Information Security and the Data Protection Regulation

The new European Data Protection Regulation is relevant to many areas of our work. Yesterday I had the opportunity to look at its likely effect on information security at a Jisc Special Interest Group meeting. For now, we’re still working from the three draft texts published by the European Commission in 2012, the Parliament in 2014 and the Council of Ministers in 2015. There are many differences between them but some common themes can be spotted, which seem likely to appear in the final version. Some provisional conclusions can also be drawn from the areas where there are significant differences.

With regard to information security, the Regulation seems likely to promote known good practices. All three drafts require privacy impact assessments (already the subject of guidance from the Information Commissioner) and early consultation with data subjects, though they vary in which projects, systems and data these will cover. Data Protection by Design and by Default are less concrete requirements in the Commission and Parliament drafts: the intention appears to be to ensure that protection is considered at an early stage of design, and that approaches such as data minimisation and appropriate access controls are included. These measures should further discourage the idea of “adding on security” after systems have been built. All three drafts promote incident response and breach notification. Although the timescales proposed for useful notification seem optimistic, it’s good to see a general European law recognising the role of effective detection and response in protecting privacy.

On the other hand, some opportunities have been missed. The Regulation was supposed to provide a consistent law across Europe, but the Council text in particular offers at least as much scope for national variations as the current Directive. There is little recognition that the Internet creates both new privacy challenges and new privacy opportunities: the geographic location of the disks still carries much more weight in this 21st century law than the location of the system administrator. A bald statement that IP addresses are personal data will subject them to the same treatment and obligations as postal addresses, even though their characteristics are in fact very different. The legal status of low-level cloud services is not addressed – an absence even more regrettable following the recent European Court judgment that it does not matter whether an organisation knows that the bytes it is processing consist of personal names rather than recipes.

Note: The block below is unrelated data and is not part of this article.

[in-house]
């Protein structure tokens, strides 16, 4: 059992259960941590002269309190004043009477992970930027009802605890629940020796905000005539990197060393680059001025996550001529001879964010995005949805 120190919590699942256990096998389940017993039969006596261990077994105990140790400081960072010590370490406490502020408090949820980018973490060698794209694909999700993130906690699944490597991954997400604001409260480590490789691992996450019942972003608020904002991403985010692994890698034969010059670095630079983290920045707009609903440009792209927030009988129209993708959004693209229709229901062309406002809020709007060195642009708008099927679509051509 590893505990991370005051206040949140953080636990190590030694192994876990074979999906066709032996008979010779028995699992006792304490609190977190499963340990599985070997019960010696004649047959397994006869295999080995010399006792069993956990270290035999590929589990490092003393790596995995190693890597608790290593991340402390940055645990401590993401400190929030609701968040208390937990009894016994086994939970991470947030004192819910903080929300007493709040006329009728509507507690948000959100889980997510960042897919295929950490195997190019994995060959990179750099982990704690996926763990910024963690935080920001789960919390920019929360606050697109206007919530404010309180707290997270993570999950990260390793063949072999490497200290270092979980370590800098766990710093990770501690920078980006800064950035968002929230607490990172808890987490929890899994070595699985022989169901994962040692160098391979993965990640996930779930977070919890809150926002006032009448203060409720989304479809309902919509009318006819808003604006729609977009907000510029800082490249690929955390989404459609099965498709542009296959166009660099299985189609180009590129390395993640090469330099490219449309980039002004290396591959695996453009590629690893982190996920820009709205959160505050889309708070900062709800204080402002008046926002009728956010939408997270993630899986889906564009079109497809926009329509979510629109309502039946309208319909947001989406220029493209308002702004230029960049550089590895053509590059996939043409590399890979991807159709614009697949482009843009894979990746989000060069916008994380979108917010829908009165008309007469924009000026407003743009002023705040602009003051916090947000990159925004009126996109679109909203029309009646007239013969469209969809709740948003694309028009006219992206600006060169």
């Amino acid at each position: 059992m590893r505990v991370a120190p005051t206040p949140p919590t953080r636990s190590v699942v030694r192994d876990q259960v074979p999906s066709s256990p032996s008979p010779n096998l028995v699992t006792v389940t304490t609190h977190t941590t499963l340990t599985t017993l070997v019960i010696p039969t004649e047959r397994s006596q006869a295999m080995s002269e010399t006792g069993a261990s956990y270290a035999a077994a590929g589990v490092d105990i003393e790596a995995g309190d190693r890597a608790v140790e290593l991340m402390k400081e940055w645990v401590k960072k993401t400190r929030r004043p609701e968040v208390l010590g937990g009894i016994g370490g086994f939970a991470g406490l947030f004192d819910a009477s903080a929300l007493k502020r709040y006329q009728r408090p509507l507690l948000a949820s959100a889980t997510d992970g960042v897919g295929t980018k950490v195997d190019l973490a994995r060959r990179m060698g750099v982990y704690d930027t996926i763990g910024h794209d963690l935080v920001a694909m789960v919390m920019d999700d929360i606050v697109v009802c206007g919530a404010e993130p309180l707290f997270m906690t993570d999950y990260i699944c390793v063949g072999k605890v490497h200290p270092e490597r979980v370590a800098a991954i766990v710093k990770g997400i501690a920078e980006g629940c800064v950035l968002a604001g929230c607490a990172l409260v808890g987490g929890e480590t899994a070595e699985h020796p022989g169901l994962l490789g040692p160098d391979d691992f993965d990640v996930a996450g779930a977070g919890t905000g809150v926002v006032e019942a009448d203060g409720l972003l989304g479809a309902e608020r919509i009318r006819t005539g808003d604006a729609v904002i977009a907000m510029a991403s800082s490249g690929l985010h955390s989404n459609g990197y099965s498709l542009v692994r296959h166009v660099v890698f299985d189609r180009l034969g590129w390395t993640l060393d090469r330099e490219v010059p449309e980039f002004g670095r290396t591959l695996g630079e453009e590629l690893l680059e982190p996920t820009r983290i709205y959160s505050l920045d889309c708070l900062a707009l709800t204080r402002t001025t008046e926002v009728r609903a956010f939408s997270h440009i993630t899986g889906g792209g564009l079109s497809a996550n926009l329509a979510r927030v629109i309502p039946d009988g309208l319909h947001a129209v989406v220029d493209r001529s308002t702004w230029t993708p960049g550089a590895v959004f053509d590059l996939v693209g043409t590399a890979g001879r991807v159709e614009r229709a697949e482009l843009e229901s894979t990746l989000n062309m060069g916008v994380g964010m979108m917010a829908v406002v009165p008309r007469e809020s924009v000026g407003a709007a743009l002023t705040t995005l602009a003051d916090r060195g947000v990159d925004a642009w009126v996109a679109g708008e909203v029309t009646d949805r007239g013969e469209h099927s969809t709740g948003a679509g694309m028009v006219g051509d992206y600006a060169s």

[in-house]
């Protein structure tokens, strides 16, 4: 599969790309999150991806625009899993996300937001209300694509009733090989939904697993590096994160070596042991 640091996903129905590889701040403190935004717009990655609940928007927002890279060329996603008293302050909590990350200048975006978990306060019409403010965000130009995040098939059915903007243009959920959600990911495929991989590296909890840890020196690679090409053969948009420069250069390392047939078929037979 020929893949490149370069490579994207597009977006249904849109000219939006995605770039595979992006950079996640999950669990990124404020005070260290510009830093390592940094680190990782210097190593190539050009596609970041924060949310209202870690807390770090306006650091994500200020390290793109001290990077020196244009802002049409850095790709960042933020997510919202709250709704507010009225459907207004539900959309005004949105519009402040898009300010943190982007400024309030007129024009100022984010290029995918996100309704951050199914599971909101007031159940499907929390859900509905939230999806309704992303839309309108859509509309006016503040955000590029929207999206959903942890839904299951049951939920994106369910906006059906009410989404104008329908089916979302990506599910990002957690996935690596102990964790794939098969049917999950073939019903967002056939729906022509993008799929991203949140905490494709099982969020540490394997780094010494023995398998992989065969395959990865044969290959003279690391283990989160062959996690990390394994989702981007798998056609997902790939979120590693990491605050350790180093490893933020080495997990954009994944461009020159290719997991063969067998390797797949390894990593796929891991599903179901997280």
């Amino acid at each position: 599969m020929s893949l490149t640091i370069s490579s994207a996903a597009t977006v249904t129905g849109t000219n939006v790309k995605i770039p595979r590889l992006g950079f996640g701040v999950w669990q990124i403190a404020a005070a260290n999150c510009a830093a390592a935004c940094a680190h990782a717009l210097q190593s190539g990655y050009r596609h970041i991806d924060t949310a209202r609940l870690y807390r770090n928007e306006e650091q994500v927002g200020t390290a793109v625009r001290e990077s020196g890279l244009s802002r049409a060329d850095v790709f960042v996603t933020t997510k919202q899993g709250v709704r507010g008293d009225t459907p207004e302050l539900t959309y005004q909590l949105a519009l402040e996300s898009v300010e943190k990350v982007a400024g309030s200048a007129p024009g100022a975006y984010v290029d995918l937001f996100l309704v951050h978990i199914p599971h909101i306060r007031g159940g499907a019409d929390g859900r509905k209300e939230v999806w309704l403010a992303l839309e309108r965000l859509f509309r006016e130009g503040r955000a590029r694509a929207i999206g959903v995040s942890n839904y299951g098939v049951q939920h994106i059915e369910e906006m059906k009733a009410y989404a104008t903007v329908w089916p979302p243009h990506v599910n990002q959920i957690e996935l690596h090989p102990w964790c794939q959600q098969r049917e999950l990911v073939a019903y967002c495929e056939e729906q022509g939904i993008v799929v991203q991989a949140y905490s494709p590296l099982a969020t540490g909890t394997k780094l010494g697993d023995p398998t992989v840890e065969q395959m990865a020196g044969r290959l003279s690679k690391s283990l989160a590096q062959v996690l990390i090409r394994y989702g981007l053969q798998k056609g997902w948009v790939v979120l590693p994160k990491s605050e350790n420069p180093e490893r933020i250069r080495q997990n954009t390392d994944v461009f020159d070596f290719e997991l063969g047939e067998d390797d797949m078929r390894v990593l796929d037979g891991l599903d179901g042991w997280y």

With the current trilogue process likely to produce a hybrid of what are already inconsistent texts, certainty that any particular on-line activity is “compliant” seems unlikely to be possible. A more realistic aim seems to be to assess and manage risks at an acceptable level, taking note of guidance and priorities set by the local regulator. Of course a risk management approach is something information security people should already be familiar and comfortable with.

By Andrew Cormack

I'm Chief Regulatory Advisor at Jisc, responsible for keeping an eye out for places where our ideas, services and products might raise regulatory issues. My aim is to fix either the product or service, or the regulation, before there's a painful bump!

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